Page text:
Fifth Series, Volame LXXIX.
No. 2510.- August 6, 1892.
CONTENTS. 1. EUROPE AND AFRICA, .
Blackwood's Magasine, II. AUNT ANNE. Part V.,
LEADING UP TO THE FRANCO-GERMAN
Belgravia, V. A FOURTEENTH-CENTURY PARSON,
Nineteenth Century, VI. CURIOSITIES IN OUR CATHEDRALS,
Cornhill Magazine, VII. SISTER,
Blackwood's Magazine, VIII. AN INDIAN FUNERAL SACRIFICE,
Nineteenth Century, IX. THE ALPINE Root-GRUBBER,
Cornhill Magazine, X. OLD Roses, .
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But now the stillness is stirred again, The sky was grey, and the grass was green,
By a tremulous breath as in gladness drawn, When the Bonnie Prince in our glen was
And as new life springs from the old life's seen ;
pain, The grass was green, and the sky was grey,
From the old year's death is a new year When on his horse he rode away;
Joy and mirth!
Fresh hopes waken for all on earth O loath was I from my love to part
OLIVE MOLESWORTH. Hamish the tail with the steadfast heart; But the prince kissed lightly my cheek and
brow, And “Lend me," he said, “your sweetheart now,
SONNET ON JUNE. And when we return victorious, then You shall wed the bravest of Charlie's Men.” MONTH of the sunny skies, and woodlands
bright; I watched them springing down the brae, Of roses glowing with a thousand hues For they took the short and the dangerous When earth once more her summer joy reway;
news; I saw their spears gleam far and bright When birds are singing, and when hearts are Till the fir-trees hid them from my sight,
light; Till faint and small as the chirp of a wren
When the sun lingers longest, and the night Were the pipes that played for Charlie's Is but a star-gemmed veil, dawn sighs to lose, · Men.
Fragrant with rose-breath, wet with moonlit
dews, The sky was blue, green was the grass, Wooing the thought to yon empyreal height, When joyful word came up the pass;
To that fair world where the June days enThe grass was green, the sky was blue,
dure, And dark-browed Malcolm's dream was true! | Where chill winds never come, nor autumn Although the foe for one were ten
steals The fight was won by Charlie's Men!
Green from the leaf or crimson from the rose.
Oh, month of roses ! promise sweet and sure But other tales we had to mark
Of that which waits us, thy rich bloom reveals As grass grew grey, and skies were dark,
The perfect beauty heaven shall yet disclose. And the strath was filled with tear and sigh
MARY GORGES. For sires and sons who had inarched to die; And Hamish, my own, the pride of the glen, Lay dead on the field with Charlie's Men. I might be blind, for I never see But spear-heads glintin' bonnillie; I might be deaf, for I only hear
Thou burden of all songs the earth hath The pibroch ringing shrill and clear;
sung, And by moor and meadow, on brae and ben Thou retrospect in Time's reverted eyes, My thoughts are thoughts of Charlie's Men. Thou metaphor of everything that dies, Longman's Magazine, MIMMO CHRISTIE.
That dies ill-starred, or dies beloved and
And therefore blest and wise, -
Thou tragic splendor, strange, and full of “THE OLD AND THE NEW."
fear! THE wind is wailing through leafless trees,
In vain her pageant shall the summer rear?
At thy mute signal, leaf by golden leaf, And sweeps bare boughs with his fingers
Crumbles the gorgeous year. cold, Till they yield with sighs, sad melodies, Mourning the year whose days are told. Ah, ghostly as remembered mirth, the tale Sobs-sighs.
Of Summer's bloom, the legend of the So Time flies,
Spring! Ache to the heart, and tears to the eyes.
And thou, too, flutterest an impatient wing,
Thou presence yet more fugitive and frail, The old year yields up its dying breath,
Thou most unbodied thing, And the wailing wind sobs a last good-bye, Whose very being is thy going hence, And the hush of peace which follows death And passage and departure all thy theme; Reigns for a space in earth and sky.
Whose life doth still a splendid dying seem,
And thou at height of thy magnificence
A figment and a dream.
From Blackwood's Magazine. there is, and the international lines exist. EUROPE AND AFRICA.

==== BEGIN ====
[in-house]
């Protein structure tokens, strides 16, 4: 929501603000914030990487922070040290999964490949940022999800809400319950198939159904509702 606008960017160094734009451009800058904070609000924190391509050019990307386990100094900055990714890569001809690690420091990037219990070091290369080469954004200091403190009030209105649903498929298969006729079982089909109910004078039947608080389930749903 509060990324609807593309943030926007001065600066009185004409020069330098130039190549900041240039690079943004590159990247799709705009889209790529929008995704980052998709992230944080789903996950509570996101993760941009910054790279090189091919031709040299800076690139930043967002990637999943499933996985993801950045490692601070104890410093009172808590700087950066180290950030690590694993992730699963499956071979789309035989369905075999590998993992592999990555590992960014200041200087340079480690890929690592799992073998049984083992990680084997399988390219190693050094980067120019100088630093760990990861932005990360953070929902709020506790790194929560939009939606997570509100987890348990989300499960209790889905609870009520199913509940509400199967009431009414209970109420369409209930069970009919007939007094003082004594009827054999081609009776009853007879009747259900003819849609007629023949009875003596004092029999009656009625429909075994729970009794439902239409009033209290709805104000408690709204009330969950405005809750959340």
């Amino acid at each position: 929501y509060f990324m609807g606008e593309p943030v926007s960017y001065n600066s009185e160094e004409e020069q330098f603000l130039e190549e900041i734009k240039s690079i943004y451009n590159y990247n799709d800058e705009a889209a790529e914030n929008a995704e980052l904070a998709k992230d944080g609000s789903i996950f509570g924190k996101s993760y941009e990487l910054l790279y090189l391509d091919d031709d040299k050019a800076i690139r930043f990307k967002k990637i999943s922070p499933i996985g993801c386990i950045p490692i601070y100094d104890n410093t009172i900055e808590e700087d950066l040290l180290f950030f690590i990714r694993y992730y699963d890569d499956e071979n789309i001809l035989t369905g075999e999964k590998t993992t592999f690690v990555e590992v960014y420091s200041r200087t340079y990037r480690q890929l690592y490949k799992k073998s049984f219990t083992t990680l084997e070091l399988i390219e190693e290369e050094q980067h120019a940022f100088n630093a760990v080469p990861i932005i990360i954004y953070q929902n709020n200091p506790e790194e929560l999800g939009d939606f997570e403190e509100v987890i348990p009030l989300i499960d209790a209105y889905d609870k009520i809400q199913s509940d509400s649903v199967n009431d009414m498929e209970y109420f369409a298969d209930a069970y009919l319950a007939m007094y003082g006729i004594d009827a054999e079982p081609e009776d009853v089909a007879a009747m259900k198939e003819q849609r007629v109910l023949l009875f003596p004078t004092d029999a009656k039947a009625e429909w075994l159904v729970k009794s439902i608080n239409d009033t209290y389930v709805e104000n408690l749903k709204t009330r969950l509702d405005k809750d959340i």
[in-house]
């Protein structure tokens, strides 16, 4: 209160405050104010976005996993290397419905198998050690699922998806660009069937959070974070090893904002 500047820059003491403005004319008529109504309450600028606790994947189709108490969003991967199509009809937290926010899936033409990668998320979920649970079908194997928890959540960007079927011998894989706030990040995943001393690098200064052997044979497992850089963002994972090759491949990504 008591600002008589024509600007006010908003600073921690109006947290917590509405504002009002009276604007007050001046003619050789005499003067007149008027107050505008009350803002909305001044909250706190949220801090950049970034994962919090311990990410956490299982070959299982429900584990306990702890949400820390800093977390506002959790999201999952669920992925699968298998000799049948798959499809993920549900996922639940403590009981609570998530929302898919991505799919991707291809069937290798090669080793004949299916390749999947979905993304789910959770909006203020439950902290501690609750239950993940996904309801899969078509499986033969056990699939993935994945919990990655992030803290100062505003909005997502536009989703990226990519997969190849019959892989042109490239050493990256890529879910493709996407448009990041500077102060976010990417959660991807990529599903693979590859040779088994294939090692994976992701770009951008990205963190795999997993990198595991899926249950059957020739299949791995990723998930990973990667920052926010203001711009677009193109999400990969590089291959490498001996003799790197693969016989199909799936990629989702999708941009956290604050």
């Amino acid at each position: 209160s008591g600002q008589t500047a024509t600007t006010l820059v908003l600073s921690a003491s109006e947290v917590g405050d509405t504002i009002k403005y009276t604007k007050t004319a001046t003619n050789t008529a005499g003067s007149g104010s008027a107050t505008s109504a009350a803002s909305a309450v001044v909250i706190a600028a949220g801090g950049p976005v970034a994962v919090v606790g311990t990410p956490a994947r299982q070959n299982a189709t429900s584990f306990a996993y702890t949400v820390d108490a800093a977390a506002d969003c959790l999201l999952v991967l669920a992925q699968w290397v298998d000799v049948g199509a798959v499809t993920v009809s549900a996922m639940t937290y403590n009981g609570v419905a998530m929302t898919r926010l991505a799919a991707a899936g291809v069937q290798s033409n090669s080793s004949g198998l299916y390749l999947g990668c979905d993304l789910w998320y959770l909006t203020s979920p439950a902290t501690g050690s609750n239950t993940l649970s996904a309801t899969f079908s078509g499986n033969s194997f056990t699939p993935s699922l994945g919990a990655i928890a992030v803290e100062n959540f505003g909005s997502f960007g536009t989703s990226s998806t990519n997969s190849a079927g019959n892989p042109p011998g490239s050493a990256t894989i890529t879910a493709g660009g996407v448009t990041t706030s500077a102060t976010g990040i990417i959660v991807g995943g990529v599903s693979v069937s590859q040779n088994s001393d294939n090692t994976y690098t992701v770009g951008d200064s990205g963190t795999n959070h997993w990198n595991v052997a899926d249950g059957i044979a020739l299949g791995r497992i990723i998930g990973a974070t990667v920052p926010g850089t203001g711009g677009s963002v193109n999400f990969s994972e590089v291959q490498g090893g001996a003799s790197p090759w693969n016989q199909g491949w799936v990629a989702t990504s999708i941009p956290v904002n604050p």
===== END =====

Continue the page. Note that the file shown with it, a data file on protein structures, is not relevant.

The chartographer will be duly followed ACCORDING to an estimate recently by the surveyor and engineer, and the made, it is calculated that the vast area of minor details of France, Portugal, Italy, the continent of Africa, consisting of Germany, Great Britain, and Belgium in eleven million nine hundred thousand Africa be worked out according to scale. square miles, is now almost entirely under At present the paths of explorers are simthe proclaimed authority and sway of the ply thin lines along which a little general European powers. Only two and a half knowledge only of the countries and of million square miles are still to be ac- the natives has been gained, and are mere counted for. This partition of Africa has Aying survey routes, prefatory in every not been preceded by the clash of rival sense to the history.making epochs of the arms, nor illuminated by the éclat of a continent before us. great war. Yet, as far as we ourselves are But although Europe has thus definitely concerned, when the history of the pres- declared her dominium over Africa, he ent times has to be written and the true would be a bold theorist and speculator perspective is seen, no single phase of who would forecast the influences which England's foreign or colonial policy dur. African provinces and territories may have ing this century will bulk so large as the upon her. Perhaps as North Africa was "partition of Africa " under the Salisbury in former days the granary of Rome, so administration. Current events, notably now she may be destined throughout her those which concern Irish Home Rule, entire length and breadth to be the grantend to dwarf its significance; but it must ary of Europe. And not simply a grapary, emerge and stand forth in the future as one but a limitless tropical and sub-tropical of the most pregnant diplomatic transac- garden, – unknown to and uovisited by tions known in the history of modern Eu- the ancients, the real true garden of the rope. Africa, it must be noted, is now Hesperides, — from which the fruits and taken definitely, for weal or woe, within produce of every climate may be flung into the European system; and forms, to all in the lap of busy Europe. Before such an tents and purposes, an extension of the opening as this even the glitter of the various European States over broad spaces Orient would pale, and a dislocation of reaching from the Cape to Cairo. Since trade and of trade-routes again ensue to 1876, France has increased her African puzzle the commercial world. lands eightfold, Great Britain sevenfold, At first sight, it must be confessed, the the Congo Free State of one million commercial aspect is uppermost. From all square miles is a perfectly new creation, quarters we hear of commercial ventures, and both Germany and Italy have for the trade companies, gold-mines, Eldorados, first time in their history taken up serious railways, roads, and every conceivable African responsibilities. Such a colloca- phase of nineteenth-century activity. tion of interests could hardly have been France having achieved the Suez Canal, foreseen even a few years ago, and is may even be ambitious of a still more scarcely yet realized in its full signifi. wonderful engineering feat, and bring the cance. True it may be that up to this waters of the Atlantic upon the wide point there are in most of the regions thus desert of the Sahara, alter climatic condicovered by proclamations only a few scat- tions, and rule unquestioned in an inland tered outposts of European occupation, sea of her own making, as she has been and the Hinterland remains in many ways debarred from her old ambition of making a terra incognita, simply divided by the the Mediterranean Sea a French lake, an chartographer according to degrees of ambition well known to our forefathers. longitude and latitude ; still. for better or England speaks lightly of a railway and worse, these African regions, littoral, steamboat connection from the Cape to riverine, and all, belong to Europe. Be- Cairo vid the equatorial lakes and the fore the partition there existed in wide Nile; whilst the flippant tourist already regions of Africa no law of trespass, now I speculates upon a Cook's or Gaze's ticket